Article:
Shares of a company that trafficked in personal Facebook data are plunging

Shares of Acxiom fell roughly 11 percent in premarket trading Thursday after Facebook ended its partnership with the data broker as result of the social media’s data privacy scandal

As a result, Acxiom warned 2019 revenue could be hit by as much as $25 million.

Facebook announced it would shut down its third-party data provider division Wednesday as part of a wider effort to clean up data practices following a massive breach. More than 50 million Facebook profiles were harvested by an app for data, which passed the information onto London-based elections consultancy Cambridge Analytica.

“While this is common industry practice, we believe this step, winding down over the next six months, will help improve people’s privacy on Facebook,” Facebook said in a statement Wednesday.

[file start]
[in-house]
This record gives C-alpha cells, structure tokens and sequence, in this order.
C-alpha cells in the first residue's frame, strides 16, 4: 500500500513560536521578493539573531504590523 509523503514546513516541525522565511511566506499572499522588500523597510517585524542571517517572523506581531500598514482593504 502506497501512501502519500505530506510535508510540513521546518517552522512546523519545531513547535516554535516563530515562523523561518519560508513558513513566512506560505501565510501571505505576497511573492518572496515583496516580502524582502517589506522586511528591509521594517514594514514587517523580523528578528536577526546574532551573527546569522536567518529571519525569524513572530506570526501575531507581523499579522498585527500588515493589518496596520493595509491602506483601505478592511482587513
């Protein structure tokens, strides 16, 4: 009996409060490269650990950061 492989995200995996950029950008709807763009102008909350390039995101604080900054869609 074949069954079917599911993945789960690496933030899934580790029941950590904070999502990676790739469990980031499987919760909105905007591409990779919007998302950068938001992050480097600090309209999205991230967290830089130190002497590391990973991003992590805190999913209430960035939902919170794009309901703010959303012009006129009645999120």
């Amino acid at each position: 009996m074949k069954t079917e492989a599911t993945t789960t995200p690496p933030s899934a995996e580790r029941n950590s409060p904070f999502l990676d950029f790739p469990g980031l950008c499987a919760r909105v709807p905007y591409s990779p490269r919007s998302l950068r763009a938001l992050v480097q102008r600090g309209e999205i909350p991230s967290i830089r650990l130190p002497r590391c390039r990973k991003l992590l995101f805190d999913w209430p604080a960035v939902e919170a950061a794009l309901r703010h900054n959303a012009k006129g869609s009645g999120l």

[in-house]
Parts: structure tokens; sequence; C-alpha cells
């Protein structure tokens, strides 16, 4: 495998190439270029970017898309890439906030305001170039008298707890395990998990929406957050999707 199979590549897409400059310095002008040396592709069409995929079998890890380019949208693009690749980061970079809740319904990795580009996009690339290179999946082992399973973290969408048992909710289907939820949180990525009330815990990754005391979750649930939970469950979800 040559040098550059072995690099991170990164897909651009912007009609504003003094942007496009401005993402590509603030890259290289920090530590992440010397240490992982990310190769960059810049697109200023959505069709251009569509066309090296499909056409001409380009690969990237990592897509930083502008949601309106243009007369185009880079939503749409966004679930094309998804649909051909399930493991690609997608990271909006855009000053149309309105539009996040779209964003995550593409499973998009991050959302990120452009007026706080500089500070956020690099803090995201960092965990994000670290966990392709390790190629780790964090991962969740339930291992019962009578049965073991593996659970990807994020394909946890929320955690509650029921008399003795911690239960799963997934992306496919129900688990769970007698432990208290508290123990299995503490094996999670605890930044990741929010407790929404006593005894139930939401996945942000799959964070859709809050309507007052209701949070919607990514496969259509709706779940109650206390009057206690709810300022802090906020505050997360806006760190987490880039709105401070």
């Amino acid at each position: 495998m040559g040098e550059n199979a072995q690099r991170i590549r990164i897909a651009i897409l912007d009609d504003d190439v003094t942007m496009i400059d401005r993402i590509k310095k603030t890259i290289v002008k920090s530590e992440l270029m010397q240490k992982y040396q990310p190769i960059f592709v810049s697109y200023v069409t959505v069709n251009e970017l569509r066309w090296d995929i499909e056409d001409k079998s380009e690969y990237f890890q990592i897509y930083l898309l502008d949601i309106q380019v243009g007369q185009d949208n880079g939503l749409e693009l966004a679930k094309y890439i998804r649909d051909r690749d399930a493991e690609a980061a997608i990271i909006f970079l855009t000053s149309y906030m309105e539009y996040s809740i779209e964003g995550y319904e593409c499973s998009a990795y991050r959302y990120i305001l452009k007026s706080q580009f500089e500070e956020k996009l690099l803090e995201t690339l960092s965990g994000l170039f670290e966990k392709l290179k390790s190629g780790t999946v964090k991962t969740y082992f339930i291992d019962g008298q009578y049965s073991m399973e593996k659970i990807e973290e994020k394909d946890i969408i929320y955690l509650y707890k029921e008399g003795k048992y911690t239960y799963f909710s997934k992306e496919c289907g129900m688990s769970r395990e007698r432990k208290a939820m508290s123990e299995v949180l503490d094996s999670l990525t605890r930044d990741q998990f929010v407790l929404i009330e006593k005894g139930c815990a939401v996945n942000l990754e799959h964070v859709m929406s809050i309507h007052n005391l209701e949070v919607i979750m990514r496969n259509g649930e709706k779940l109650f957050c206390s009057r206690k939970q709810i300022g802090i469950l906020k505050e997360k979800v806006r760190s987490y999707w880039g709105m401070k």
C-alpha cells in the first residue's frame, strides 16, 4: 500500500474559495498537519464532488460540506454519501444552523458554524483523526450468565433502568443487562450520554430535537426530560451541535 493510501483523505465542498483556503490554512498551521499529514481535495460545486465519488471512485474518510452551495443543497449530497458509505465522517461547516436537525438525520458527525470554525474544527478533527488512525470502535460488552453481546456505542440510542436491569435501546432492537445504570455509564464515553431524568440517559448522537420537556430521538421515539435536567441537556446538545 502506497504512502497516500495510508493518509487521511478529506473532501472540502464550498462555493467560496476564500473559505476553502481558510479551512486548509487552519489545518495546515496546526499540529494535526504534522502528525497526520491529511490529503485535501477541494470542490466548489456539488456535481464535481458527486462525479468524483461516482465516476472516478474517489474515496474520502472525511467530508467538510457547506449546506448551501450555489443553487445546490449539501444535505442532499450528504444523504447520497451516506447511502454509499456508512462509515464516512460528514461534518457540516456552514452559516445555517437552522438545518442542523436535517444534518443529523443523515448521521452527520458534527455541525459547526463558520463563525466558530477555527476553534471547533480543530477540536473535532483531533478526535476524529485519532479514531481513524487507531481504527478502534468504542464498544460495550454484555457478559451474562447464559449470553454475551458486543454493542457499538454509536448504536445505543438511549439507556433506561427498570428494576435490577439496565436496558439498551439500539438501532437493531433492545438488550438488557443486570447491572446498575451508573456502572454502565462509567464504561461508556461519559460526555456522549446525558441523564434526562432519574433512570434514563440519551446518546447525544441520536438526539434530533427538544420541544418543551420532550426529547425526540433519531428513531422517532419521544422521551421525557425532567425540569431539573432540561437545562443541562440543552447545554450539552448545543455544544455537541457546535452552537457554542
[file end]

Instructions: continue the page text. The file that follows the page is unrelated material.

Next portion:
Facebook informed Acxiom that the Facebook Partner Categories will be discontinued over the next several months, the company said in a statement published Wednesday after the markets closed. While Acxiom’s guidance for this year won’t change, the Arkansas-based company lowered its 2019 fiscal guidance and said total revenue and profitability could take as much as a $25 million hit.

Acxiom provides data for “people-based” marketing according to its website. The stock was trading near $25, down 10.9 percent, as of 8:37 a.m. ET.

The Facebook allegations have drawn concern concern over whether data was used to try and influence the outcome of the 2016 U.S. presidential election and the Brexit vote.

Shares of Facebook have also taken a hit since the news came out, and are down 13 percent for the month.

Facebook CEO Mark Zuckerberg posted an explanation online last week.

“We have a responsibility to protect your data, and if we can’t then we don’t deserve to serve you,” Zuckerberg said in a statement on his Facebook page.